There were 115,502 U.S. bankruptcy petitions in November, down 13 percent from October but up 26 percent from a year earlier, according to data compiled from court filings by Automated Access to Court Electronic Records, which is part of Jupiter eSources LLC in Oklahoma City.
For the first 11 months of 2009, bankruptcy filings totaled about 1.33 million, 21 percent more than the 1.1 million recorded for all of 2008.
It has certainly been a robust year, and we expect 1.5 million filings this year, AACER President Mike Bickford said in an interview. In the most likely case, we would expect filings to rise another 15 to 20 percent in 2010.
On a daily basis, the rate of filings in November fell just 4 percent from October, when there were two more filing days, and was the second highest since 2005.
The month had 6,987 commercial bankruptcies, down from October's 7,998 and below the 7,464 monthly average for 2009. Consumer finance company CIT Group Inc's November 1 bankruptcy was one of the five largest in U.S. history.
There are signs the weak U.S. economy may be turning a corner, with gross domestic product having risen in the third quarter at the fastest pace in two years and November payrolls having shrunk less than economists expected.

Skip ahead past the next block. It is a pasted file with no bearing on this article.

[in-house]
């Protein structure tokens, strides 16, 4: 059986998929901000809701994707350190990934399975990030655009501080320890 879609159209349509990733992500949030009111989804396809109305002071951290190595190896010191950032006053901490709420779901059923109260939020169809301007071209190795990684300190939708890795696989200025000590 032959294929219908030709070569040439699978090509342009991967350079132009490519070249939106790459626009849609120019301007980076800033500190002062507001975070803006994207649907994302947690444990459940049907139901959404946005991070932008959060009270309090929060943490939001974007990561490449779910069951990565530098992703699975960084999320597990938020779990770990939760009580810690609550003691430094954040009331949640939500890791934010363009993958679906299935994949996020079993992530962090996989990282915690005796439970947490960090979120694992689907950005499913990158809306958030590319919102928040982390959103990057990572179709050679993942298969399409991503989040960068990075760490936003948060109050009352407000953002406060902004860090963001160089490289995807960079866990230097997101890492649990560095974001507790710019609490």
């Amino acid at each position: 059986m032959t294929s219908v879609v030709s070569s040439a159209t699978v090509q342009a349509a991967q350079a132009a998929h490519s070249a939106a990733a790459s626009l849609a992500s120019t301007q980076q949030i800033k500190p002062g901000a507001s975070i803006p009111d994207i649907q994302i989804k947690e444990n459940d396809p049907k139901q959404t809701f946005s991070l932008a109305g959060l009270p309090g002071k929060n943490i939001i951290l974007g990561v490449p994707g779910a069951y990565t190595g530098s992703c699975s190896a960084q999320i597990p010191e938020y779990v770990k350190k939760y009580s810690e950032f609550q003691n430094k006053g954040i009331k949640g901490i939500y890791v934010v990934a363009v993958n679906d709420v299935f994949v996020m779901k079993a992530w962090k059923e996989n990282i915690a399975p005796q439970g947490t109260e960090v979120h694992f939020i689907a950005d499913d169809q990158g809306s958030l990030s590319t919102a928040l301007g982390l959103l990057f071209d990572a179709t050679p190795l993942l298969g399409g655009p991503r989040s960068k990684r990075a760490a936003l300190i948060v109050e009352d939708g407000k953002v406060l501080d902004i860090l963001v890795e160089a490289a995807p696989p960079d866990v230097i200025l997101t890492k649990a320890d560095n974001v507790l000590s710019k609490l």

Yet Bickford said bankruptcy data will take a while to reflect any economic improvement.
Bankruptcies lag the economy, and you won't see any effects of a better economy for at least six months, and perhaps 12 to 18 months, he said. Bankruptcies are a last resort for many people, and you're seeing filings now that typically arise from problems six to 12 months ago.
The full-year record for bankruptcy filings was set in 2005, when 2.08 million petitions were filed.
More than 600,000 of these came in the first two weeks of October 2005, ahead of changes to the U.S. Bankruptcy Code that made it harder for consumers to erase their debts and for businesses to restructure without interference from creditors.
From January to November this year, 71 percent of U.S. bankruptcy filings came under Chapter 7, while 28 percent came under Chapter 13 and most of the rest under Chapter 11, AACER said.
Consumers often use Chapter 7 to get a new start on their financial lives. Chapter 13 lets people discharge some debts. Businesses typically use Chapters 7 and 11.
(Editing by Steve Orlofsky)